Wrangell-St. Elias is home to many species of mammals, and contains one of the largest concentrations of Dall sheep in North America — some 13,000 sheep in excellent habitat. Look for them along rocky ridges and mountainsides. Moose are often seen near willow bogs and lakes. Other species of large mammals include mountain goats, caribou, wolves, and two herds of transplanted bison.
Black bears and brown bears (grizzlies) are found throughout the park and preserve. Grizzlies are yellowish-brown to black and some have white-tipped hairs, giving them a grizzled appearance. The bears' height at the shoulders ranges from about 4.5 feet to six or seven feet, and they weigh between 300 and 1,500 pounds. When standing they may measure up to nine feet tall. They have a large hump of muscle above their shoulders which helps them dig up one of their favorite foods...ground squirrels. Other foods vary by the season and include grasses, roots, berries, nuts, insects, salmon, rodents, and sometimes large mammals (moose, caribou, Dall sheep).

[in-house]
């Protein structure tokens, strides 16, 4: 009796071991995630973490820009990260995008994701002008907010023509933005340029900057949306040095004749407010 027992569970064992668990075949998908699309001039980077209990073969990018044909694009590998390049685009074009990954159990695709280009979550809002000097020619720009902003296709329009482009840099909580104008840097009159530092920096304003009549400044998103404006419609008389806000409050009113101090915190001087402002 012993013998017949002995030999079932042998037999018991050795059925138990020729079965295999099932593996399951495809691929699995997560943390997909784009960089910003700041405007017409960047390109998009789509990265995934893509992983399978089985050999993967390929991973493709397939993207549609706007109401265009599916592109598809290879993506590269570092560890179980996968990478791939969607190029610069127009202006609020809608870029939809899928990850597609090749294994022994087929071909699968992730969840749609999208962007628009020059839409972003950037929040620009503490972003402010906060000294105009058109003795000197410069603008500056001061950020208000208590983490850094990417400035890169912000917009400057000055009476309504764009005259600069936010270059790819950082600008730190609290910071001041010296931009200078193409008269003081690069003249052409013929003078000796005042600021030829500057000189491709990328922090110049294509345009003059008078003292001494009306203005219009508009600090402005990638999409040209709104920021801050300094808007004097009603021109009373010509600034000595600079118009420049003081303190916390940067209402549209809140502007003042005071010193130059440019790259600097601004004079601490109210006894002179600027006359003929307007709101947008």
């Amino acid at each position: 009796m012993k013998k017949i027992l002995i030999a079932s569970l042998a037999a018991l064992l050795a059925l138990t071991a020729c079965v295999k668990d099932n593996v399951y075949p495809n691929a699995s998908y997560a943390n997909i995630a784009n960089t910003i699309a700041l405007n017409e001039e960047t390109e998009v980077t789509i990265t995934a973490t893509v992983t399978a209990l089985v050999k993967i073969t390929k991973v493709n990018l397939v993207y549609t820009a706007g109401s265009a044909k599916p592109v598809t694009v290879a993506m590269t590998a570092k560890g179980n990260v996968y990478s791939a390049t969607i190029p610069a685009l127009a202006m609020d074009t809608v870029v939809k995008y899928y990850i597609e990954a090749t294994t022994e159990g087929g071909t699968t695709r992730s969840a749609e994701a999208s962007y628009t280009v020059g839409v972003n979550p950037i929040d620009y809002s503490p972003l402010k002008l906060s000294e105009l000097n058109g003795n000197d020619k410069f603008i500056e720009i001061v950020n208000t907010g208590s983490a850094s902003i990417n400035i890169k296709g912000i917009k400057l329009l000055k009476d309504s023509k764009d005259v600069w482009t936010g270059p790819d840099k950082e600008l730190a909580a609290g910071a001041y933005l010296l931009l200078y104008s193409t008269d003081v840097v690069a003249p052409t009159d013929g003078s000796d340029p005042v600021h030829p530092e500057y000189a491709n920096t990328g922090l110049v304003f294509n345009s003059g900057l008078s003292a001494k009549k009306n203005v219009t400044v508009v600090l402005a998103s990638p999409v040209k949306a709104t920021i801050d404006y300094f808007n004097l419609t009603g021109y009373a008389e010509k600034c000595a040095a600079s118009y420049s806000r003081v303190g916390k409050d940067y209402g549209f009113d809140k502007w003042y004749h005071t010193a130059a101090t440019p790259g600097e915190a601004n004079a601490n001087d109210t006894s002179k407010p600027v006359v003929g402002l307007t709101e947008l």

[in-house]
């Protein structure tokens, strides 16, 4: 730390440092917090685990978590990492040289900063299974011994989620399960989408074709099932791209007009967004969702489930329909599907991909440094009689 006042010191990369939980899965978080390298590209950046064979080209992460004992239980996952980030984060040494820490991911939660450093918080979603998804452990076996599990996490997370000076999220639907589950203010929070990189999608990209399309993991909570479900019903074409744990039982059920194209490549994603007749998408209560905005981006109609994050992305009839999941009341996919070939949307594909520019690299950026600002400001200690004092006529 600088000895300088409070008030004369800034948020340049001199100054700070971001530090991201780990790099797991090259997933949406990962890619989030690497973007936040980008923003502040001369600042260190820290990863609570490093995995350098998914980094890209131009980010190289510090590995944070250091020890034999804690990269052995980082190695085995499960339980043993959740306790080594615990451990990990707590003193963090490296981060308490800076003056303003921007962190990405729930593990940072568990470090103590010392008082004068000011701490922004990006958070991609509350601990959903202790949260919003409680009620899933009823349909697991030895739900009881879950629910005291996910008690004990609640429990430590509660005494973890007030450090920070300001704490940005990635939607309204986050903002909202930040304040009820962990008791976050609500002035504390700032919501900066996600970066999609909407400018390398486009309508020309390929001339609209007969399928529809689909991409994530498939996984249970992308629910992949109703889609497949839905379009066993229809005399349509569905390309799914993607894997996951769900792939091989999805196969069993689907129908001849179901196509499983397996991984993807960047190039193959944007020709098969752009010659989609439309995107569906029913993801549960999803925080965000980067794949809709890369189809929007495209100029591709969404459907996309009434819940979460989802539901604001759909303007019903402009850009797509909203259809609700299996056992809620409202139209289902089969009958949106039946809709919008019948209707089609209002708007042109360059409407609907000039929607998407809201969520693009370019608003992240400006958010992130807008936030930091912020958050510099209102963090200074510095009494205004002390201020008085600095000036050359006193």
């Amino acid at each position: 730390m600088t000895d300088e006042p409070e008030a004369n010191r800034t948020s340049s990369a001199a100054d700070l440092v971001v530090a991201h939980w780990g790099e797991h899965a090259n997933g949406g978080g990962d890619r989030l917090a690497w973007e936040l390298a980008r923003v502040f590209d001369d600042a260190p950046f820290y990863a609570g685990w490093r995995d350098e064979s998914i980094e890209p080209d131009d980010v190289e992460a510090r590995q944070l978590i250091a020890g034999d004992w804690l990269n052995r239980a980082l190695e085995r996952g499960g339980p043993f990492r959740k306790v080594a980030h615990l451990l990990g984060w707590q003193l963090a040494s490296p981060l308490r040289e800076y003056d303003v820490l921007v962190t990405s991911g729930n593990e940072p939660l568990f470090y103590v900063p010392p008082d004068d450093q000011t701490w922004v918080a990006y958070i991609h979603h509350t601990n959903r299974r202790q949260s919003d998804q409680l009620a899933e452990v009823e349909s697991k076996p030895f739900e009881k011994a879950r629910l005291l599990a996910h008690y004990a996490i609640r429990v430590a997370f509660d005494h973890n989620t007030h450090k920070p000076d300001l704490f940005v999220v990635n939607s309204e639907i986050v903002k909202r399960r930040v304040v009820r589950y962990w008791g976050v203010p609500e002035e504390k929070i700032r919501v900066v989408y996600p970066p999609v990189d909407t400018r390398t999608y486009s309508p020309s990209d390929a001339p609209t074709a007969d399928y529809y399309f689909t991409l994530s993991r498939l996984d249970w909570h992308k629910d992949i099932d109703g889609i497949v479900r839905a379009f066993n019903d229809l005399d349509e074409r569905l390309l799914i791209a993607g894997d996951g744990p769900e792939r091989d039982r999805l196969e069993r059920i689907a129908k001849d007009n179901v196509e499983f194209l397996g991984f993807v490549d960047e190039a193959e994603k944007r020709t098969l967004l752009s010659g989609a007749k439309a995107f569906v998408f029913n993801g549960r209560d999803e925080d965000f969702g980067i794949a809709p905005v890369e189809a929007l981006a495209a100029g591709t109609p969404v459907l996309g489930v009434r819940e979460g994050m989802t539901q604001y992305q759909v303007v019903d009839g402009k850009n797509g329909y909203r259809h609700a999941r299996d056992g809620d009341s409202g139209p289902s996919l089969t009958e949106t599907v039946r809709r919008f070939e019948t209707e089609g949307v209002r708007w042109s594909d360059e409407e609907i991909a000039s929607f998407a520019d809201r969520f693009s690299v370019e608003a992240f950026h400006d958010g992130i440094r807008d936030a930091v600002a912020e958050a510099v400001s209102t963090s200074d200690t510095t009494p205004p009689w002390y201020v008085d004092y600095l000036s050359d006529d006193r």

Brown bears can conceal themselves remarkably well in the low brush along hill sides. Bears are actively hunted throughout Alaska and tend to be shy around people, but they will aggressively defend their young or their food if surprised or approached too closely. They have an excellent sense of smell, good hearing, and are extremely powerful. They are naturally curious, and caution should be taken when in their presence. Before heading into the backcountry, know how to be "bear aware."
Small mammals found in the park and preserve include lynx, wolverine, beaver, marten, porcupine, fox, coyotes, marmots, river otters, ground squirrels, pikas, and voles.
The coastal areas of the park are habitat for marine mammals, including sea lions, harbor seals, sea otters, porpoises, and whales.